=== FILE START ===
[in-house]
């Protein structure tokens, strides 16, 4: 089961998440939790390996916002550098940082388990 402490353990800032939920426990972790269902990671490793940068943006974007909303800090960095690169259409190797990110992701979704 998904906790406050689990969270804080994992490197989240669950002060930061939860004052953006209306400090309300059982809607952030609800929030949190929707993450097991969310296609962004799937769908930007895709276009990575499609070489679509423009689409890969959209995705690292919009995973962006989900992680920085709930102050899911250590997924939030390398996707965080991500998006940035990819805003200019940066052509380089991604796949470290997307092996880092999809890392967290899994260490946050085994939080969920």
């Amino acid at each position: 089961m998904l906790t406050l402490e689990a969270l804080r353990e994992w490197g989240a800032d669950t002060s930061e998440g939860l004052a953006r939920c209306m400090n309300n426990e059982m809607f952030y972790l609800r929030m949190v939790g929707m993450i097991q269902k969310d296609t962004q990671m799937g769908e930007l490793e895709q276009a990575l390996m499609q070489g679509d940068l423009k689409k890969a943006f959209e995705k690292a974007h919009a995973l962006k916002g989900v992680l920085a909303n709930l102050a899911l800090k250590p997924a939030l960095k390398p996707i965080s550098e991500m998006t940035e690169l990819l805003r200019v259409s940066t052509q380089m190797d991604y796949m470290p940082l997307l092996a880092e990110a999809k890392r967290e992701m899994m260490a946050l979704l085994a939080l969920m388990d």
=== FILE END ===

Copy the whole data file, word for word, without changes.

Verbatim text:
[in-house]
């Protein structure tokens, strides 16, 4: 089961998440939790390996916002550098940082388990 402490353990800032939920426990972790269902990671490793940068943006974007909303800090960095690169259409190797990110992701979704 998904906790406050689990969270804080994992490197989240669950002060930061939860004052953006209306400090309300059982809607952030609800929030949190929707993450097991969310296609962004799937769908930007895709276009990575499609070489679509423009689409890969959209995705690292919009995973962006989900992680920085709930102050899911250590997924939030390398996707965080991500998006940035990819805003200019940066052509380089991604796949470290997307092996880092999809890392967290899994260490946050085994939080969920």
């Amino acid at each position: 089961m998904l906790t406050l402490e689990a969270l804080r353990e994992w490197g989240a800032d669950t002060s930061e998440g939860l004052a953006r939920c209306m400090n309300n426990e059982m809607f952030y972790l609800r929030m949190v939790g929707m993450i097991q269902k969310d296609t962004q990671m799937g769908e930007l490793e895709q276009a990575l390996m499609q070489g679509d940068l423009k689409k890969a943006f959209e995705k690292a974007h919009a995973l962006k916002g989900v992680l920085a909303n709930l102050a899911l800090k250590p997924a939030l960095k390398p996707i965080s550098e991500m998006t940035e690169l990819l805003r200019v259409s940066t052509q380089m190797d991604y796949m470290p940082l997307l092996a880092e990110a999809k890392r967290e992701m899994m260490a946050l979704l085994a939080l969920m388990d």